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Insurgent by Veronica Roth

Insurgent (2013)

by Veronica Roth

Other authors: See the other authors section.

Series: Divergent (2)

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» See also 294 mentions

English (399)  Spanish (3)  Piratical (1)  German (1)  Dutch (1)  Italian (1)  All languages (406)
Showing 1-5 of 399 (next | show all)
This book picks up where Divergent ends, with Tris on the run, along with a few others that have survived with her. Now they are mainly concerned with staying alive and ending the conflict.

There are surprises in this book, more things about how unsettled things really were come out. I had two problems with this book. One was that I kept thinking Tris and her friends were all much older than 16, I also didn’t like how Tris felt she had to solve everything herself and couldn’t trust anyone else. The first led me to thinking why is she acting like that? Only to remember, she’s only 16. The second was very annoying and old fast.

I didn’t enjoy this book as much as the first, but I still recommend it. Nothing gets to crazy, the story still moves quickly and the values of friendship and teamwork, which pretty much have to be hammered into some people’s head prevail.

There is another book coming out in September, I haven’t decided if I will read it. I’m not tired of this series I just have a lot of books to be read. ( )
  BellaFoxx | Feb 14, 2015 |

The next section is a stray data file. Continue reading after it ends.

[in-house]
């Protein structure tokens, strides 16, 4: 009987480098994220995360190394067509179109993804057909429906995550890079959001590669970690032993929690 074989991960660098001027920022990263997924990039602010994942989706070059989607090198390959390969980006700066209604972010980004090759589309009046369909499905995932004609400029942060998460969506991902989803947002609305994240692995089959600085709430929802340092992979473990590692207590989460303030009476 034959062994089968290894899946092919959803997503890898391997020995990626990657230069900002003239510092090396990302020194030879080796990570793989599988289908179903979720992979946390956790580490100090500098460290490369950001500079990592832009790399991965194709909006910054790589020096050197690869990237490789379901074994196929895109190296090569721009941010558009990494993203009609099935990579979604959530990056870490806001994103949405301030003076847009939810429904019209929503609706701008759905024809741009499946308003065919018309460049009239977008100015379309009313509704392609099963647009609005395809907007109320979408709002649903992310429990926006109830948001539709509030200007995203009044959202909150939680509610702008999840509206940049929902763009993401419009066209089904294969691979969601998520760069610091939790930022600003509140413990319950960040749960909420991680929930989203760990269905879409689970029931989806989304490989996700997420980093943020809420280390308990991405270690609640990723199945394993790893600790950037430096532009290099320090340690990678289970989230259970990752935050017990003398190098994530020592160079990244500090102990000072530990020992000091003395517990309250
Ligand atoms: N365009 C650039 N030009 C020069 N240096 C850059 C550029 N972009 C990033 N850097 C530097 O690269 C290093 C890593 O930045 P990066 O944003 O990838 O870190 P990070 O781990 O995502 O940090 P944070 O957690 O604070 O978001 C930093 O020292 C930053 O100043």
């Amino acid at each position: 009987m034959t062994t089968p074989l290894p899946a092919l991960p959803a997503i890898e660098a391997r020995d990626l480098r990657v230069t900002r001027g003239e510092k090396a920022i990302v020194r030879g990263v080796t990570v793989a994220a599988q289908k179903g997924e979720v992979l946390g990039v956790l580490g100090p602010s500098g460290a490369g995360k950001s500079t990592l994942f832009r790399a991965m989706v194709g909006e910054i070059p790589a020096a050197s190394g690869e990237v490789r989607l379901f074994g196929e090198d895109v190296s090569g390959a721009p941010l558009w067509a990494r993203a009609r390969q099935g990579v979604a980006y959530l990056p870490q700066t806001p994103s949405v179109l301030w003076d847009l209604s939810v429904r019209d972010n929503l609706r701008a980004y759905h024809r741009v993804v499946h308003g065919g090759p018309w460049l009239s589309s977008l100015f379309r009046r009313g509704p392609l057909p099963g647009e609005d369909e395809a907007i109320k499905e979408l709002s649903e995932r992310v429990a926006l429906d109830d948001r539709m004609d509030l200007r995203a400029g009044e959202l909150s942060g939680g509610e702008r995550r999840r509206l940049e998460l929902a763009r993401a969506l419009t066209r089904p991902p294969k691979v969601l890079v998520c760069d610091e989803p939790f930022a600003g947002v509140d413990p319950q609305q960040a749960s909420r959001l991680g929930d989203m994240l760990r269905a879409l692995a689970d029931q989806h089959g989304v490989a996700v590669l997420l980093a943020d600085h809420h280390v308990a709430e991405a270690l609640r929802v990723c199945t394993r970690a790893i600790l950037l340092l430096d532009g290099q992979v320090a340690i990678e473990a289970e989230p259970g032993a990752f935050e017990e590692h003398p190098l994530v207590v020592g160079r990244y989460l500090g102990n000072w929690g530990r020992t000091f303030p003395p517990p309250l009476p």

Definitely not as good as Divergent. The relationship between Trice and Tobias doesn't feel real in this book. It seems like they hate each other and they have no reason to still be attracted to each other. ( )
  KamGeb | Feb 14, 2015 |
I don't know how to rate this book. The end was exciting (and finally explained how this society came about), but most of the book was a muddle. The characters are interchangeable names with no real personalities of their own. Christina, Marlene, Lynn, Shauna... all the same. I couldn't even really keep track of them all. If they died, it meant nothing, except that a name would be used less. This book had no emotional impact at all, and the plot is so complex I'm not really sure who is in the right or even what really instigated the war. Most of Tris's actions made zero sense - she accepts premises with no evidence, and isn't the same character she was in the last book (it's like she turned into Bella from Twilight). Even Tobias (AKA Four) acts like a different character in this book.